“As to whether I believe it or not, I’m with our agencies, especially as currently constituted, with their leadership,” Mr. Trump said at a news conference with Vietnam’s president, Tran Dai Quang. “I believe in our agencies. I’ve worked with them very strongly.”
Still, Mr. Trump’s endorsement was grudging — he noted that the assessment reflected only four agencies, not 17 — and he repeated his assertion that Washington needed to move on from the Russia investigation to cooperate with the Russians on issues from North Korea to Syria.
“What I believe is, we have to get to work,” he said. “It’s now time to get back to healing a world that is shattered and broken.”
In the short run, Mr. Trump’s comments broke with a narrative that the White House had carefully constructed during this 12-day trip — that of a statesman marshaling a worldwide coalition to confront a nuclear North Korea, and a populist leader working to right trade imbalances.
The president’s tweets and comments also complicated life for White House officials, who had been encouraged by his friendly meetings with the leaders of Japan, China and South Korea and by what they characterized as one of the most effective foreign-policy speeches of his presidency, on the need to confront a nuclear North Korea.
Speaking to reporters here on Sunday, the White House chief of staff, John F. Kelly, insisted he did not pay attention to Mr. Trump’s tweets or allow his staff to be distracted by them.
“They are what they are,” Mr. Kelly said. “But like, you know in preparation for this trip, we did the staff work, got him ready to go and then at each place we brief him up on whatever the next event is and all that. The tweets don’t run my life; good staff work runs it.”
Until Sunday, Mr. Trump had been careful not to make things personal with Mr. Kim. But after his speech in Seoul, in which he cataloged the brutality of the Kim regime, North Korea described him as a “lunatic old man” and urged Americans to force him out of office or face an “abyss of doom.”
That prompted an indignant response from Mr. Trump, who seemed more offended by the gibe about his age than about his mental condition. Shortly before leaving his hotel to meet the Vietnamese president, he tweeted, “Why would Kim Jong-un insult me by calling me ‘old’ when I would NEVER call him ‘short and fat?’ Oh well, I try so hard to be his friend.”
Once at the Presidential Palace, however, Mr. Trump seemed to have gotten over it. Asked whether he could see himself becoming friends with Mr. Kim, he said, “Strange things happen in life. That might be a strange thing to happen, but it’s certainly a possibility.”
“If that did happen,” he continued, “it would be a good thing for — I can tell you — for North Korea. But it would also be good for lots of other places, and it would be good for the world.”
Mr. Trump’s comments were in keeping with his hot-and-cold approach to Mr. Kim. At times, he has floated the idea of a meeting with Mr. Kim and praised the North Korean leader for consolidating power in his country at a young age. But he has also ridiculed him as “Little Rocket Man” for his ballistic missile tests.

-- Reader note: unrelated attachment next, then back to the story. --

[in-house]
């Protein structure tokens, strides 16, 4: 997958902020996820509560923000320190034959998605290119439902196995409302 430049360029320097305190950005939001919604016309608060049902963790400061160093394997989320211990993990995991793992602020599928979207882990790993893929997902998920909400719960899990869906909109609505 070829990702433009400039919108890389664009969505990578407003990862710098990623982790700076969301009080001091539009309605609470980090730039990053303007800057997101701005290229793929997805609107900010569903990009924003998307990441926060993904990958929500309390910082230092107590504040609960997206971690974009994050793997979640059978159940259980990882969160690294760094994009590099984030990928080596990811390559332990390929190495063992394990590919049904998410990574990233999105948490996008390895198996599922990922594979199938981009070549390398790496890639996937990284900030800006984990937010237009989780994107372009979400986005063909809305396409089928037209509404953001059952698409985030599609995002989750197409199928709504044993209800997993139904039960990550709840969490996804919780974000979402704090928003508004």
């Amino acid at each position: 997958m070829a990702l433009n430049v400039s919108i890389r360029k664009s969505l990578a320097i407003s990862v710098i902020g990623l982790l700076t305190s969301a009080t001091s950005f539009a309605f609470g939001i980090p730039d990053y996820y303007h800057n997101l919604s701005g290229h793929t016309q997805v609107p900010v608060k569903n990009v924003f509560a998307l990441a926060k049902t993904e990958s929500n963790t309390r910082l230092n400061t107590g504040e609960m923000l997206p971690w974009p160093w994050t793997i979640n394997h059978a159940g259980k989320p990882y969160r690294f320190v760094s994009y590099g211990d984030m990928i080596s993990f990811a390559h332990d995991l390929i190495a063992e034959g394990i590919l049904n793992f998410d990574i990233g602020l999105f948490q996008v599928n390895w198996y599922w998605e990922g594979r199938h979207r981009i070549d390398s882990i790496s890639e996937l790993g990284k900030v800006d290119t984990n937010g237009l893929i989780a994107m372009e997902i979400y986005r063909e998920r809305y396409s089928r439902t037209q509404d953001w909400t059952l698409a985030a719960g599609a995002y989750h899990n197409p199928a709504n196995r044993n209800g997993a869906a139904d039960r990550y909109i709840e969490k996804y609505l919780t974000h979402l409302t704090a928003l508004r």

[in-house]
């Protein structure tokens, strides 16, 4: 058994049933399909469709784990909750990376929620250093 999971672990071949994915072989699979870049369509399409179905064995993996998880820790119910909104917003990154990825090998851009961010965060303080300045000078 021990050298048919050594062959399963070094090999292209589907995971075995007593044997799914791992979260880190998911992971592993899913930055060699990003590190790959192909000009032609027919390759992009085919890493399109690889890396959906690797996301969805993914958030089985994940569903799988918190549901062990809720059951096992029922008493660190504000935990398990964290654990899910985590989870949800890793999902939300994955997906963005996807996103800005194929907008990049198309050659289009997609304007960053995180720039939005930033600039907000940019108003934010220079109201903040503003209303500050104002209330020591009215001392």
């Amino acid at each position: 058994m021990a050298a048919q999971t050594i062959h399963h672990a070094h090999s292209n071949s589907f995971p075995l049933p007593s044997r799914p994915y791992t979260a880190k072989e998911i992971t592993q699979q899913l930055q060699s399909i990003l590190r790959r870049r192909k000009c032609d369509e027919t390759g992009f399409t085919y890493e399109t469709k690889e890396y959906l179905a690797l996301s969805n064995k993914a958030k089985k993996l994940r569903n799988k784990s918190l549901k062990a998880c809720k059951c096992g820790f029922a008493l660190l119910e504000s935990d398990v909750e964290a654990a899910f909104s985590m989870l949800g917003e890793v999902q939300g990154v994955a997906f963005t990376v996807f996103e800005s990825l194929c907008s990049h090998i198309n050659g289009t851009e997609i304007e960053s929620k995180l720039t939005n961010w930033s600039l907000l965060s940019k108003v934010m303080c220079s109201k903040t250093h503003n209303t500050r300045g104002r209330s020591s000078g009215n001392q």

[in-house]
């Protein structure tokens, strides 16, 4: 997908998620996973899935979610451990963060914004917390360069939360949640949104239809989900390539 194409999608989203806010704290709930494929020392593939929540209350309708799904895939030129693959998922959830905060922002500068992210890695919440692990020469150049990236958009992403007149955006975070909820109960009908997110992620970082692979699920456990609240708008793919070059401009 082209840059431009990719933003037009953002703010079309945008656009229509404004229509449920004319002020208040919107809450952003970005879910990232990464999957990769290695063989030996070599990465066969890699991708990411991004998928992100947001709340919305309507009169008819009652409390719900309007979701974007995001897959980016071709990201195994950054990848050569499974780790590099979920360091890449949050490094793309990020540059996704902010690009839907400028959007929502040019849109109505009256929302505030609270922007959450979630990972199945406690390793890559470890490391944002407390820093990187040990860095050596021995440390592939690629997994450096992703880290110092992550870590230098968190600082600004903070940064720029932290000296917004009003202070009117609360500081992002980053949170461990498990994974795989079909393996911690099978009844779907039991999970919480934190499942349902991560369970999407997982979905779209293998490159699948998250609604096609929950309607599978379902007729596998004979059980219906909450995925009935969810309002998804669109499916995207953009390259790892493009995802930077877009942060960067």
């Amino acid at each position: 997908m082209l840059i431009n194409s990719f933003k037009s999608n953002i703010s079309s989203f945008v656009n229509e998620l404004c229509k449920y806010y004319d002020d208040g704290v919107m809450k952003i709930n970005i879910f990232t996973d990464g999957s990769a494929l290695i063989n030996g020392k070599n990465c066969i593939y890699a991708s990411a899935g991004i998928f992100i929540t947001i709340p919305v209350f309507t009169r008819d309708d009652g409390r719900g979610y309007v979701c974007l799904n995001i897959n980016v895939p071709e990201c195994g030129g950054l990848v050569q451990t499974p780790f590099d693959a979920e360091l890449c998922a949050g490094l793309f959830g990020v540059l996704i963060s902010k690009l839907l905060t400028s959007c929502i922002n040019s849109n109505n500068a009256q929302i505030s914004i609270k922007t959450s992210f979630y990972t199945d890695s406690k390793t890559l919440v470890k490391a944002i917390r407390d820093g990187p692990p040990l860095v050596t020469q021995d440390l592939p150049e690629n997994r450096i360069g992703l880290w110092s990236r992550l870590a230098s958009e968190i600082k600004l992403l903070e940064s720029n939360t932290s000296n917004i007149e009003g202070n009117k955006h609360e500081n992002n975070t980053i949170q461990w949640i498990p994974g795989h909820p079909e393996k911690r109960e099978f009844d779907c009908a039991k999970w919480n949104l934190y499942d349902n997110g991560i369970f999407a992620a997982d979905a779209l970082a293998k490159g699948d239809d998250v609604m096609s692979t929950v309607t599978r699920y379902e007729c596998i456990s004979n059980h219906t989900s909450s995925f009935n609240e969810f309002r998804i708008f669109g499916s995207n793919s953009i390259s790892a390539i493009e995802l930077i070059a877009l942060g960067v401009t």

With Mr. Putin, Mr. Trump has been more consistent.
“I believe that President Putin really feels — and he feels strongly — that he did not meddle in our election,” Mr. Trump said Sunday, when he was asked to clarify his comments about Mr. Putin’s sincerity on that question the night before. “What he believes is what he believes.”
Standing next to the Vietnamese president, Mr. Trump did not repeat the contempt he had shown the day before for three officials who served under President Barack Obama: John O. Brennan, the former director of the C.I.A.; James B. Comey, the former director of the F.B.I.; and James R. Clapper, the former director of national intelligence.
But he was no less insistent that the Russia investigation was a distraction from more pressing global matters — Syria, Ukraine and North Korea — and that time for punishing Russia was over. The president discussed North Korea in his brief conversation with Mr. Putin, Mr. Kelly said.
“People don’t realize Russia has been very, very heavily sanctioned,” Mr. Trump said. “And I feel that having Russia in a friendly posture, as opposed to always fighting with them, is an asset to the world and an asset to our country, not a liability.”
When the news conference was over, Mr. Trump reverted to his script. Sitting before a bust of Ho Chi Minh with the general secretary of the Vietnamese Communist Party, Nguyen Phu Trong, he stressed the importance of fair trade relationships.
“We are opening up and you are opening up and it’s going to even out,” Mr. Trump told the Communist leader.
For those wondering if the president’s trip will pack any more surprises, he then boarded Air Force One for Manila, where he is to meet on Monday with the Philippine president, Rodrigo Duterte, one of the few world leaders who outdoes him in unpredictability.
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